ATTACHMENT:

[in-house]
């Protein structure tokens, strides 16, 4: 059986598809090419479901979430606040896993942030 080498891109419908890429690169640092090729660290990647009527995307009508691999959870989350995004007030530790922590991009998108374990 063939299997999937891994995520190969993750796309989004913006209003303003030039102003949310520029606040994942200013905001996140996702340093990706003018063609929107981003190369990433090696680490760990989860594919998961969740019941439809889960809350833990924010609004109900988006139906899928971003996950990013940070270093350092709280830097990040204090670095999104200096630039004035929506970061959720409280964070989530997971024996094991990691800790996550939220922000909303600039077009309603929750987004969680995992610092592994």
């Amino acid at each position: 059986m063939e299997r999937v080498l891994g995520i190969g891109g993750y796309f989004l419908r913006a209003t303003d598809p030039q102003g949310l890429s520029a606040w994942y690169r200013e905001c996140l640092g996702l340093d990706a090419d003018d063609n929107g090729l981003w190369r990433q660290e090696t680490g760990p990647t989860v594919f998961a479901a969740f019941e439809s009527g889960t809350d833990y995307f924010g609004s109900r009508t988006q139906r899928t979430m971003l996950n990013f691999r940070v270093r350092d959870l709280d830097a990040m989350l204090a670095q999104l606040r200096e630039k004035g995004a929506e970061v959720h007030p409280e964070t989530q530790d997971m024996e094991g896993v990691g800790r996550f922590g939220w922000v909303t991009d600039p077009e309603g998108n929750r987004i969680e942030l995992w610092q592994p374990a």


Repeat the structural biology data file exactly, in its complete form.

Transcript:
[in-house]
């Protein structure tokens, strides 16, 4: 059986598809090419479901979430606040896993942030 080498891109419908890429690169640092090729660290990647009527995307009508691999959870989350995004007030530790922590991009998108374990 063939299997999937891994995520190969993750796309989004913006209003303003030039102003949310520029606040994942200013905001996140996702340093990706003018063609929107981003190369990433090696680490760990989860594919998961969740019941439809889960809350833990924010609004109900988006139906899928971003996950990013940070270093350092709280830097990040204090670095999104200096630039004035929506970061959720409280964070989530997971024996094991990691800790996550939220922000909303600039077009309603929750987004969680995992610092592994």
């Amino acid at each position: 059986m063939e299997r999937v080498l891994g995520i190969g891109g993750y796309f989004l419908r913006a209003t303003d598809p030039q102003g949310l890429s520029a606040w994942y690169r200013e905001c996140l640092g996702l340093d990706a090419d003018d063609n929107g090729l981003w190369r990433q660290e090696t680490g760990p990647t989860v594919f998961a479901a969740f019941e439809s009527g889960t809350d833990y995307f924010g609004s109900r009508t988006q139906r899928t979430m971003l996950n990013f691999r940070v270093r350092d959870l709280d830097a990040m989350l204090a670095q999104l606040r200096e630039k004035g995004a929506e970061v959720h007030p409280e964070t989530q530790d997971m024996e094991g896993v990691g800790r996550f922590g939220w922000v909303t991009d600039p077009e309603g998108n929750r987004i969680e942030l995992w610092q592994p374990a």